Yesterday I was part of a group of children’s authors who met on Zoom to learn how to bake bread from Harriet Zaidman. Harriet is the author of several picture books as well as the middle-grade novel City on Strike recently nominated for the 2020 Geoffrey Bilson Award for Historical Fiction. Harriet shares her recipes and her culinary expertise on her blog North End Nosh.
I had never baked bread before and neither had several of the other authors in our group. But under Harriet’s expert guidance we all managed to produce three kinds of delicious bread before our baking session was over.
We baked artisan bread first, then plain white bread and finally, we learned how to make challah a bread whose name comes from the Hebrew language. We needed a little help from Harriet to learn how to pronounce “challah” just right.
Our group included Anita Daher whose fourteenth novel You Don’t Have to Die in the End was recently nominated for the 2021 White Pine award, Gabriele Goldstone author of Red Stone and Broken Stone who has a new novel coming out with Ronsdale Press in 2021, Pat Trottier whose book Relationships Make the Difference was published by Pembroke andaward-winning authorColleen Nelsonwho has a long list of books to her credit including this year’s Teaching Mrs Muddle and Harvey Holds His Own both from Pajama Press.
As we baked we chatted about our current works in progress, the state of the publishing world during a pandemic and events in our personal lives. Colleen interrupted our conversation at one point to announce the final results of the American election and that of course generated lots of discussion.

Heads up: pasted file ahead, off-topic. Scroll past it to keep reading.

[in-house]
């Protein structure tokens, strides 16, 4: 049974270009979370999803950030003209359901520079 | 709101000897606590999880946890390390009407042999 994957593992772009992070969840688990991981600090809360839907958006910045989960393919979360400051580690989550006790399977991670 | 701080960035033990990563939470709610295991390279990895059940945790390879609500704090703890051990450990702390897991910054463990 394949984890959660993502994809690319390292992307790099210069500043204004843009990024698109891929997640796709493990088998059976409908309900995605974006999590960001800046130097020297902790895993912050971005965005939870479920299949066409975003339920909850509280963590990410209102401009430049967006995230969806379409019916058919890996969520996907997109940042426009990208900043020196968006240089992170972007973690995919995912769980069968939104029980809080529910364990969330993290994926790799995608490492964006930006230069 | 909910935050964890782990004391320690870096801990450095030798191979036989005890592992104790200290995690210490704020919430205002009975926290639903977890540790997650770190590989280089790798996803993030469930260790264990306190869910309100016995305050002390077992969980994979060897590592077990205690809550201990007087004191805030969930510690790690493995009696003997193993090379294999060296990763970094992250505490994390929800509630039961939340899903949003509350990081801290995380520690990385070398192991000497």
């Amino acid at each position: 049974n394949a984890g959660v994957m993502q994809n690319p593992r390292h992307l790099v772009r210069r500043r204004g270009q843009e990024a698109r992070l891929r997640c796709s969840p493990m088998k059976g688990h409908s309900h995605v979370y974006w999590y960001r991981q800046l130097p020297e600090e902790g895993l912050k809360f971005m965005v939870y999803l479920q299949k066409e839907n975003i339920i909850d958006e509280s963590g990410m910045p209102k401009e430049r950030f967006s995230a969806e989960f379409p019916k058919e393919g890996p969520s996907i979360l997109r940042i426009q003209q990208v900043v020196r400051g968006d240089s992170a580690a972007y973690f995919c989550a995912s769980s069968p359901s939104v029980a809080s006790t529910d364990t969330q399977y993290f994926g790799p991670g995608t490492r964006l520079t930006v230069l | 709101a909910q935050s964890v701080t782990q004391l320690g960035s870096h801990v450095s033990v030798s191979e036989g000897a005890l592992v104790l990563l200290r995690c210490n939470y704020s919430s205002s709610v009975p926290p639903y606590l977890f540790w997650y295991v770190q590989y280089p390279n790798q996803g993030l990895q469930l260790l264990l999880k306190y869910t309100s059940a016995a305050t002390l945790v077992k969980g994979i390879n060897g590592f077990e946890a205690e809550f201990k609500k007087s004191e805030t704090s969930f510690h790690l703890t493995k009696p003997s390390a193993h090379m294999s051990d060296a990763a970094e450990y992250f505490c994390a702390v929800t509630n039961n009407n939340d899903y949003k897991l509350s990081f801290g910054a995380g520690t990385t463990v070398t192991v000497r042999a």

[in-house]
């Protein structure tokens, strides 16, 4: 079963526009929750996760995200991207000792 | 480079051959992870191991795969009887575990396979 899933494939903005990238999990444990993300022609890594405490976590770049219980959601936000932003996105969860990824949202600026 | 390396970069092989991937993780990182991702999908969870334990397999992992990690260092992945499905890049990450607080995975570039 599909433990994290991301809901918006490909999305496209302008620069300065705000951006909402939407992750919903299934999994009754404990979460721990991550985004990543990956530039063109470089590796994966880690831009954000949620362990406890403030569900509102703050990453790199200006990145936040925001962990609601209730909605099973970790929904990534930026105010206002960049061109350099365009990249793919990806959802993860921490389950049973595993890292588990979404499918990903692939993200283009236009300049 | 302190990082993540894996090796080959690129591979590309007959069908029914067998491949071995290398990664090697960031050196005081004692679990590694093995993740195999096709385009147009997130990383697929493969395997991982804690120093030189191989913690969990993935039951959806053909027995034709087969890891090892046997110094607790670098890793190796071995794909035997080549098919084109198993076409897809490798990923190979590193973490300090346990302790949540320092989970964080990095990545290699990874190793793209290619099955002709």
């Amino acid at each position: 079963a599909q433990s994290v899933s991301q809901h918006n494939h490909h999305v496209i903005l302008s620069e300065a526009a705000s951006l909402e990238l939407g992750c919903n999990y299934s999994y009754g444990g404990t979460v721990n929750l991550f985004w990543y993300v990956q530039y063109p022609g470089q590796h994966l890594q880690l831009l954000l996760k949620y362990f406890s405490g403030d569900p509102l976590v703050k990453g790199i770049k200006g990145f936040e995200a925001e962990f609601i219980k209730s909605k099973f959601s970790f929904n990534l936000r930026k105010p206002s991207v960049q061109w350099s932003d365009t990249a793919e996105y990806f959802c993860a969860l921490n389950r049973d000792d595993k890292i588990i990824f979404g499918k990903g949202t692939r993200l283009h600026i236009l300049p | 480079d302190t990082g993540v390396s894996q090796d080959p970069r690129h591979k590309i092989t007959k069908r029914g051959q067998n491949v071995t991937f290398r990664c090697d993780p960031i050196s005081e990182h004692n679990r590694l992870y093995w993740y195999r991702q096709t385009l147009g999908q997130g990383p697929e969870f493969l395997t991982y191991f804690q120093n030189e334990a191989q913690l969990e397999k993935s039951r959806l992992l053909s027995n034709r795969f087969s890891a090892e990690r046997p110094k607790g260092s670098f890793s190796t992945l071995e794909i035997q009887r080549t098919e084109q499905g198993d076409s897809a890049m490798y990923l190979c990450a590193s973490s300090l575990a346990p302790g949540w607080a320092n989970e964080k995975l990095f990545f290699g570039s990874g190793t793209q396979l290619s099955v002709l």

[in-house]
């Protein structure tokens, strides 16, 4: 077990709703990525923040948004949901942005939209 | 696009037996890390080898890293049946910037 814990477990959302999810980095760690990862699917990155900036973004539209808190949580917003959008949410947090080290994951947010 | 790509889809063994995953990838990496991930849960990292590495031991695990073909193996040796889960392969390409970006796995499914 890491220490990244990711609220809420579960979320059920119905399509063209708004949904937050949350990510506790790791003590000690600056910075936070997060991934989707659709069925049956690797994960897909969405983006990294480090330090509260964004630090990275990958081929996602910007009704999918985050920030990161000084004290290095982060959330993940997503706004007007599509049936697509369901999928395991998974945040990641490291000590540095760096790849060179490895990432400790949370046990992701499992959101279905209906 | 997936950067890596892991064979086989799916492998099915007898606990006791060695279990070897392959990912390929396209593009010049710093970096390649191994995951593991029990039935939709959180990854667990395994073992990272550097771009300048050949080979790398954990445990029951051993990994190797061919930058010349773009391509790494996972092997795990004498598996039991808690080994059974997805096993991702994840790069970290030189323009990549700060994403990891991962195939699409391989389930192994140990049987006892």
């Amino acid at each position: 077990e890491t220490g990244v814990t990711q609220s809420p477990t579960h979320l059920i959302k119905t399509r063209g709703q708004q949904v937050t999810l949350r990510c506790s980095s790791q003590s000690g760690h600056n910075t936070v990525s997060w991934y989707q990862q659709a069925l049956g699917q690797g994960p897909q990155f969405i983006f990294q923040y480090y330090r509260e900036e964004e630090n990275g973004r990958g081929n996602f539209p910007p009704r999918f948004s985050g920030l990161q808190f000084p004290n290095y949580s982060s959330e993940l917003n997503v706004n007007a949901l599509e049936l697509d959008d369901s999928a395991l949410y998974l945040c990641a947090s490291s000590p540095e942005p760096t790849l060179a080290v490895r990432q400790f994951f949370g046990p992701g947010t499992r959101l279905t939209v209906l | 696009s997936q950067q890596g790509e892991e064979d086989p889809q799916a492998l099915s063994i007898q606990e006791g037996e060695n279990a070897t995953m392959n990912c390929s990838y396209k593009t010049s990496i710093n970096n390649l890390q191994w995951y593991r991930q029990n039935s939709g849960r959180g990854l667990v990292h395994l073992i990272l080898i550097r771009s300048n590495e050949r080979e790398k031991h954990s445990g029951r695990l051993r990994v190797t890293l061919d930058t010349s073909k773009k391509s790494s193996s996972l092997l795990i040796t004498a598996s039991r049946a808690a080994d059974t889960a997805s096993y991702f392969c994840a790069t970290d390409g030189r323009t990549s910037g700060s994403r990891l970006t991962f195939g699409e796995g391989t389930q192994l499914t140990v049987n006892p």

It was a great day and in the end, a group of children’s authors had become a group of accomplished bakers. Thanks so much, Harriet!
I just finished reading Sadia by Winnipeg author Colleen Nelson. It is a novel about a young Muslim woman facing the pressures most teens do as they deal with friends, faith, family, school work, extracurricular activities and their first romantic feelings. There were many ways I connected with the book.
It is set in my home city. Although Sadia’s family is from Damascus in Syria they have immigrated to Winnipeg where her Dad is a professor at the University of Manitoba and her Mom works at the Millennium Library. I liked coming across familiar places in the novel.
Sadia, a grade nine student, is crazy about basketball. I was a die-hard fan when both of my sons played basketball in junior high and high school. I could understand Sadia’s devotion to the game.
I loved the photography assignment Sadia’s teacher Mr.Letner gave his class. When I taught high school journalism I did a unit on photography and Mr Letner shows his students some of the same award-winning photos I used in my teaching.
I am a big fan of Nadia Kidwai the CBC radio morning weekend host. She has such a warm way with her guests and listeners. Nadia acted as a consultant for this book. Sadia the main character wears a hijab and so does Nadia.
Author Colleen Nelson, a Winnipeg teacher, says she wrote Sadia at the request of a Muslim student who was disappointed there were so few novels with Muslim young women as the protagonists.
Another book I have read that has a Muslim young woman as the main character is Saints and Misfits by S.K. Ali. It is however directed more towards an older adolescent audience while I think Sadia might be enjoyed more by younger teens.
I learned more about the war in Syria from reading this book.